23. From my side of the coin, so to speak, I think that unconditional love should also mean..
    ~not saying things like “we all love our cousins and family members who aren’t here, and we know that they aren’t happy because they aren’t doing the things they are supposed to, like going to church, so let’s make an effort this year to get them back to church, because we want them to be happy right?”

    ~or “if you love us (as parents) or your H.F. you would ensure that your children get to seminary and go on missions, because that is where they need to be.”

    ~or by asking those that do come around what there calling is in the church, or what ward they are in, when they know full well that they are not attending church.

    ~or when there is a church discussion, not respecting the comments made by those that are not active, because of course it is out of “bitterness”

    ~by saying that it hurts their feelings, everything hurts their feelings….but what about other’s feelings? ( oh right, couldn’t possibly have feelings but anger, or bitterness )

    ~by bearing testimony and having a battle of faiths….( because someone who may have other beliefs has a hardened heart and just isn’t praying hard enough, or getting the right feeling when they do pray )

    Now…talk about it being uncomfortable at family functions. I have family members who of course refuse to come around, and I really don’t blame them one bit. When you are constantly being looked down upon, and not given any credit for being intelligent for coming to any conclusions. It is always emotions….unhappiness, bitterness, hardheartedness.

    It is so ironical to hear…it is only because we love them. If you love someone you respect them, and don’t judge them…no matter what.

    1. I spent my life raising a child that I adore! She has two children who I have doted on from birth. She is a drone for the church now. A church that has taken something very precious to me. I am mad, bitter and filled with disgust! That is true but when she regains “Free Agency” I will be waiting with open arms. Her church friends and life will shun her if they can’t bring her back into the mind control fold! Bitter to the end!

    2. I understand completely! I have never felt remotely welcomed into my daughters life. The conversations revolve completely around church. I believe that the church occupies everyones time completely so that there is no time to question anything or even have a conversation that does not revolve around church.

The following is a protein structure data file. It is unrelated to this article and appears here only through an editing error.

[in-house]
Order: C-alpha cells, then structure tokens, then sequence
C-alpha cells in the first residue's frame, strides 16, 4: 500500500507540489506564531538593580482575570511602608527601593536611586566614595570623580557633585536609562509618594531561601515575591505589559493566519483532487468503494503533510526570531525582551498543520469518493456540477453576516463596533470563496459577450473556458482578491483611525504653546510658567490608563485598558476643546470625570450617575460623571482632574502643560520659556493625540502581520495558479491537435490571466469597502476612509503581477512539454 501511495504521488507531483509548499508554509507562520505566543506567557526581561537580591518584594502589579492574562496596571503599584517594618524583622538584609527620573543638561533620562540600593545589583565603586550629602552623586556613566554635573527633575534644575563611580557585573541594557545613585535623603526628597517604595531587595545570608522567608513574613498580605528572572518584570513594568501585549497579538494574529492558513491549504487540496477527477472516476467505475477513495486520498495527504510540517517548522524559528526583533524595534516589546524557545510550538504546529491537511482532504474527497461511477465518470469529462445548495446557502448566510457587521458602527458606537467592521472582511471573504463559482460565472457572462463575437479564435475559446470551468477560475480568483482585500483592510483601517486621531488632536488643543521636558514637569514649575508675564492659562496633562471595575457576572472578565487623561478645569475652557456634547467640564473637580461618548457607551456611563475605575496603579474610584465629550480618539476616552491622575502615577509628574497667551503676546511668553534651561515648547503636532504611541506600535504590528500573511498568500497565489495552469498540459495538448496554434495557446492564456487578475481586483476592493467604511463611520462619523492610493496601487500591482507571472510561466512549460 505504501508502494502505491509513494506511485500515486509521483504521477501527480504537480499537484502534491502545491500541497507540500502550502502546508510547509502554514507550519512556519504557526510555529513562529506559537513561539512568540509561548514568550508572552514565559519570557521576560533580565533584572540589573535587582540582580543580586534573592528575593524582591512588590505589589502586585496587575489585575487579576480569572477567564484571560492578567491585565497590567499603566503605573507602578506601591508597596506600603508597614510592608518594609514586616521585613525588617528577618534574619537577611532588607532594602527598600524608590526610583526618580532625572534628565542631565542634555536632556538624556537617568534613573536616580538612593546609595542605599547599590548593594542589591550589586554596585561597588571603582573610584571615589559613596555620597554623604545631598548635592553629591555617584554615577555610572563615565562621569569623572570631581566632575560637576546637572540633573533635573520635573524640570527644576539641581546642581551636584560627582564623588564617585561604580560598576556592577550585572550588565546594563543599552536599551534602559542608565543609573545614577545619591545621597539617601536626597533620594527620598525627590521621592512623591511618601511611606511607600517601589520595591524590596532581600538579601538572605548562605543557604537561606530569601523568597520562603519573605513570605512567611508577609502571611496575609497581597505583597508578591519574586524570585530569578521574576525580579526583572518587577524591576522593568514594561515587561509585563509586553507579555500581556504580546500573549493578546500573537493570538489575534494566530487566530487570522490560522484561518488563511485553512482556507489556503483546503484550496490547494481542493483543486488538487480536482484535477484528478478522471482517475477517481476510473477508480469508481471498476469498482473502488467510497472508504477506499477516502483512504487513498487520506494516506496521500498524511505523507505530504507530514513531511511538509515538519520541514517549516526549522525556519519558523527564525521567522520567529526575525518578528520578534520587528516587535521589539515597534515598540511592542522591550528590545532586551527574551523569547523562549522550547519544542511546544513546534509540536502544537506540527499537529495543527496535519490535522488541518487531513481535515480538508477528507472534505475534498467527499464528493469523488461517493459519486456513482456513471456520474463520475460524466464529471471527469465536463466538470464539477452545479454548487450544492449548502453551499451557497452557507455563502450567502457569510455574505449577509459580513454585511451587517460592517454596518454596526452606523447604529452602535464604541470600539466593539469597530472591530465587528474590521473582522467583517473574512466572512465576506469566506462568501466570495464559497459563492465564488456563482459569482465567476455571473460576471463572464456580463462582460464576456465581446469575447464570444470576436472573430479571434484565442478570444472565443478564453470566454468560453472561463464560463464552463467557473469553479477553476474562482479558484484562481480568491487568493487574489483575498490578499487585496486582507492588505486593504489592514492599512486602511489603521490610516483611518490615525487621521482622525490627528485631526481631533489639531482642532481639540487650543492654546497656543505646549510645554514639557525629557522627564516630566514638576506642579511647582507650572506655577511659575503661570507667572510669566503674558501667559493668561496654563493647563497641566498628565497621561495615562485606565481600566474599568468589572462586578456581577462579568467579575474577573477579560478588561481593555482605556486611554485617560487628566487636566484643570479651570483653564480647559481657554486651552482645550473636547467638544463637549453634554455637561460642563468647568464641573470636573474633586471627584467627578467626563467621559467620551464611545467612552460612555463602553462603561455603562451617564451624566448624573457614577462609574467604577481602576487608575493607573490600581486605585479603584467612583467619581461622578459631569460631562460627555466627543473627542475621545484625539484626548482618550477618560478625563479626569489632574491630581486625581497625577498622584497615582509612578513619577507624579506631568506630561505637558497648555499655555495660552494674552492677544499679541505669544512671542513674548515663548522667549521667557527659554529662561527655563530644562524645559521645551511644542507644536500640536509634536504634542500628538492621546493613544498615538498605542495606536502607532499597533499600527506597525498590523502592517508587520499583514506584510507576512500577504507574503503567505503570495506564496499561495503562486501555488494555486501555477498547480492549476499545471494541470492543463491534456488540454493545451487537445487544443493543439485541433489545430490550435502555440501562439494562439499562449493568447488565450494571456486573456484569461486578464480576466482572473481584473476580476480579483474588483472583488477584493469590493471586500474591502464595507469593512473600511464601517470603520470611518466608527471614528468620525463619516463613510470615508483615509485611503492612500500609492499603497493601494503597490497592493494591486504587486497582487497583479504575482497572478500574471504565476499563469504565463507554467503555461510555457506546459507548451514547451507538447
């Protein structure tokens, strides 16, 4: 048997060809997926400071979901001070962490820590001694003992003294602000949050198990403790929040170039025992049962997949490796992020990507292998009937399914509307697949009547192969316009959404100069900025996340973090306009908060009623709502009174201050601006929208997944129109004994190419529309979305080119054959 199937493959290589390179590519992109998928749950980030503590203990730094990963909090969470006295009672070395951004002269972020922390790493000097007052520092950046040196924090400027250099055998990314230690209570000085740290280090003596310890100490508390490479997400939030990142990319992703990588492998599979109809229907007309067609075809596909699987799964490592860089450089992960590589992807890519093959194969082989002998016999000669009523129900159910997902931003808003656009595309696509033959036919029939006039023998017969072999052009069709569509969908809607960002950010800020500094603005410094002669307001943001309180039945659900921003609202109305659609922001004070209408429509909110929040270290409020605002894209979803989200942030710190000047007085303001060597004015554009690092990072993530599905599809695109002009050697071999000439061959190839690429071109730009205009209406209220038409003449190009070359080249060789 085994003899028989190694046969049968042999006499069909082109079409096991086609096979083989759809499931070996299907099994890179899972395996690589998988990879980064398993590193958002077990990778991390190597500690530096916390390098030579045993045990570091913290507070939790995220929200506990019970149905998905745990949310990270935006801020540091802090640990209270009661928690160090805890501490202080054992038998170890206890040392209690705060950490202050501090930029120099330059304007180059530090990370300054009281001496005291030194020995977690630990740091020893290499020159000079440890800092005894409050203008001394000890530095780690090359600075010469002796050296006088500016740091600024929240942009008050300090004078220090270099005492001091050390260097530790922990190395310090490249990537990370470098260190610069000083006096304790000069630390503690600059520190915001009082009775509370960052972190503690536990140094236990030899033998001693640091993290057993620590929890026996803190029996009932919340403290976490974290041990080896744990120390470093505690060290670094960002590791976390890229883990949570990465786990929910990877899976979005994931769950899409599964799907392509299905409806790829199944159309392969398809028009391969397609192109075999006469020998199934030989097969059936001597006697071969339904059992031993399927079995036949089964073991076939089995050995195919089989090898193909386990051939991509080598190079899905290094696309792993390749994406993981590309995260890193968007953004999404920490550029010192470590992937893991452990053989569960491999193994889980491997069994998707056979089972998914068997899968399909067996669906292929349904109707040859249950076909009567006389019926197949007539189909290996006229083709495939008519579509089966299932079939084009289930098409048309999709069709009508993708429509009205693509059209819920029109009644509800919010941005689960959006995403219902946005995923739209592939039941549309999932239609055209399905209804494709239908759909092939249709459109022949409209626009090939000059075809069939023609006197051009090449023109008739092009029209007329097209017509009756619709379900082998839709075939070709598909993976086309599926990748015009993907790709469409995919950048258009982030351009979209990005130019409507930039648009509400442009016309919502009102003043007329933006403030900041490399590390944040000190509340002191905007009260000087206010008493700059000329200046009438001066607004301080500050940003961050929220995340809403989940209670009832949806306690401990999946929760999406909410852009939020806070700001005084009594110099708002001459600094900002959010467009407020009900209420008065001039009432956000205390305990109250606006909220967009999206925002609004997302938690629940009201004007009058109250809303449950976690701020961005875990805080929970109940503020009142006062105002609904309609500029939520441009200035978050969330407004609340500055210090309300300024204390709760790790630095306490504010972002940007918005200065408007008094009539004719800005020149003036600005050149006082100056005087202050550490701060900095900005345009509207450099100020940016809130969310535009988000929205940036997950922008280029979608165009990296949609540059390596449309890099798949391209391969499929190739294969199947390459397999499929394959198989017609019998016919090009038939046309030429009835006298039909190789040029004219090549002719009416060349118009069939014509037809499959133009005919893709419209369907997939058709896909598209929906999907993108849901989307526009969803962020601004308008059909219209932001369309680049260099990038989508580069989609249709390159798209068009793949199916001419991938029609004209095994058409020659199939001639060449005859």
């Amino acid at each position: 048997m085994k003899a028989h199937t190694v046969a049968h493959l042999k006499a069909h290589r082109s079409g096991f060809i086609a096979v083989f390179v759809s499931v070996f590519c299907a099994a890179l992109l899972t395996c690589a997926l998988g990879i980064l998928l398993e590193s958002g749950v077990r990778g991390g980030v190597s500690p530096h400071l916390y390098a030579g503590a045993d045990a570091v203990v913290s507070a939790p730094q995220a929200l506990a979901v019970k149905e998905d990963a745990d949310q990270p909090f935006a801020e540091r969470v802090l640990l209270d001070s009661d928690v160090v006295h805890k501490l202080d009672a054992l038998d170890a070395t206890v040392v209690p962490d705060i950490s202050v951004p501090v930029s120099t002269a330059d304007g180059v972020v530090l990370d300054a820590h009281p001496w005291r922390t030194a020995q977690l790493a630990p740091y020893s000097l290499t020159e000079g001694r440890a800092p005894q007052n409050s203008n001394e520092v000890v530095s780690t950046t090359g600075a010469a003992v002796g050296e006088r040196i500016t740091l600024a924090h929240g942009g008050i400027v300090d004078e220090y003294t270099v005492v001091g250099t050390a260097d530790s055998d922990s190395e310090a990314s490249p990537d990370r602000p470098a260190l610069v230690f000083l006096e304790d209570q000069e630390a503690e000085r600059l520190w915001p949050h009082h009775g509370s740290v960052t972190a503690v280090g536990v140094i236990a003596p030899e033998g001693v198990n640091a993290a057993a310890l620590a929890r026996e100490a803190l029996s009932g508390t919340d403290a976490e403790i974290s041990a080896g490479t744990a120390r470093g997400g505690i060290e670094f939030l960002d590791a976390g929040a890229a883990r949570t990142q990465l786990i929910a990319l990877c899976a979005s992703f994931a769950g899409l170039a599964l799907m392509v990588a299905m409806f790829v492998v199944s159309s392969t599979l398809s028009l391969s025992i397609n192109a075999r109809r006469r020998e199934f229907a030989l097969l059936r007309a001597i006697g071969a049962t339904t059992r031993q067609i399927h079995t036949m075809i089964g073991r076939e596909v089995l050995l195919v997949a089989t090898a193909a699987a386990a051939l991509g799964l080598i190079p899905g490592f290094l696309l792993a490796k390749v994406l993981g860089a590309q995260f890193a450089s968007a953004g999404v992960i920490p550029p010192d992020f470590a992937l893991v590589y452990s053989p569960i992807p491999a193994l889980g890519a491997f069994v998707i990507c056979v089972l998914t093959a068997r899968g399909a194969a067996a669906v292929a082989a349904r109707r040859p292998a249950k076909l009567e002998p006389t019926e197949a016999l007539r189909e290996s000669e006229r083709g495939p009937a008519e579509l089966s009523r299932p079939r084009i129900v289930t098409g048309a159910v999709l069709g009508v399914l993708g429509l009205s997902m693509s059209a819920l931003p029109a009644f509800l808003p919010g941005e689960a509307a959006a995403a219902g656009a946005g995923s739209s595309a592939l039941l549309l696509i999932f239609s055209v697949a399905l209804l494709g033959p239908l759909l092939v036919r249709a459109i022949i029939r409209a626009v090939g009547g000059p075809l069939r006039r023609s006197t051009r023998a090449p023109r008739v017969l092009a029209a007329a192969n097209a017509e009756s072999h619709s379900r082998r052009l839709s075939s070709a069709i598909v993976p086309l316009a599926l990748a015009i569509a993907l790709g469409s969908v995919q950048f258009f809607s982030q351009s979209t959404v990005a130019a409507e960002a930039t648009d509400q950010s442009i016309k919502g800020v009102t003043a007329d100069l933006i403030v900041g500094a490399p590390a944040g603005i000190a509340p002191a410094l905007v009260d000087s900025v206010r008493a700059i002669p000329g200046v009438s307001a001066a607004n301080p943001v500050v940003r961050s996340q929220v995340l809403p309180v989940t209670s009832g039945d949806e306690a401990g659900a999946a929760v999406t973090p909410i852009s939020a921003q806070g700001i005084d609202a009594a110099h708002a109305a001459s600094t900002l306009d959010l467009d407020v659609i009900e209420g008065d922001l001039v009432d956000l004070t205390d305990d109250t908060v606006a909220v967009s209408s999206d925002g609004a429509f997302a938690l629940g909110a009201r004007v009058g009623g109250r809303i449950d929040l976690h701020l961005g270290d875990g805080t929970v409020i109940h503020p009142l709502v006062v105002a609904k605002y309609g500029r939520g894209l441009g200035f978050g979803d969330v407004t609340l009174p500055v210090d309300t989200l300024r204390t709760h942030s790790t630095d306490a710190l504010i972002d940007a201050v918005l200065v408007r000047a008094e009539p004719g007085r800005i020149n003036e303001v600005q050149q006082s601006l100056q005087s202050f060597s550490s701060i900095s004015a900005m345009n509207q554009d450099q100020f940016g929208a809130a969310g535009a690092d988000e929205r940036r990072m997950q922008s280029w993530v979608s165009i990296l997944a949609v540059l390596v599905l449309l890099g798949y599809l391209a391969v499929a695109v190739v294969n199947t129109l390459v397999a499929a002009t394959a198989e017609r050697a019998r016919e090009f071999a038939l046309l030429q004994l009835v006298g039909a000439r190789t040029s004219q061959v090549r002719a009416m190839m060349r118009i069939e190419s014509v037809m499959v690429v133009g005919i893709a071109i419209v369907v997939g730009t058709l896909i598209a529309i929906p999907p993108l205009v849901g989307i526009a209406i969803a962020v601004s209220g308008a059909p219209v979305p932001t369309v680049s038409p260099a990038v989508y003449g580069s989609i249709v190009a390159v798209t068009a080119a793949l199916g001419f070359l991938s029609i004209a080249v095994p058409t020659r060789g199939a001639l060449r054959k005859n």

24. In the situation I am referring to, this hasn’t happened at all. As I have said, this person barely refuses to have anything to do with family who are members of the church because he hates the church and not because anyone is trying to ‘get him back in’ or have any conditional love for him. And no one says it ‘hurts their feelings’ to him because it would be useless anyway. And it doesn’t hurt my feelings he doesn’t go to church, it hurts my feelings he ignores me. It’s not a matter of not judging him, it’s a matter of being completely rejected by him because I don’t believe the way he does.

    You would have to understand him and why he thinks this way. It isn’t a matter of “live and let live” on his side of it. He can’t see why anyone could believe in the church and anyone who does, in his eyes, is inferior intellectually.

  25. “He can’t see why anyone could believe in the church and anyone who does, in his eyes, is inferior intellectually.”

    Whereas on the other side of the other side of the coin… Many members see anyone who does not believe in the church, in their eyes, to be crippled spiritually.

  26. Rick

    You still don’t get it. I don’t care if he goes to church or not. That’s his business. What I care about is that he doesn’t love me or want much, if anything to do with me. ‘Crippled spiritually’ has nothing at all to do with this situation. But you are proving a point that non-members, inactive members feel the suffering is more on THEIR side and are unwilling to accept that they can have a good tolerant relationship with members who DO NOT HASSLE them. Does it make sense now???

  27. Oh it makes perfect sense. I just haven’t been witness to any member who did not in some subtle way (perhaps unknowingly) work the church into the conversation.

    I don’t know this person. I’m just speaking from my personal experiences and experiences others have expressed to me. Yours might be (and sounds to be) completely different.

  28. Unfortunately many church’s tend to get stuck into tradition and ingrained culture and lose sight of the original philosophy upon which it is based.

    Then the rules become more important than the philosophy.

    Tolerance is preached by many churches and religions but tends to get waylaid.

    Religions also, unfortunately, practice excommunication and disenfranchisement. Disconnection in the Scientology church. None of which endear people to that religion. Religion is supposed to bring families together, not split them apart. When it does this it has failed.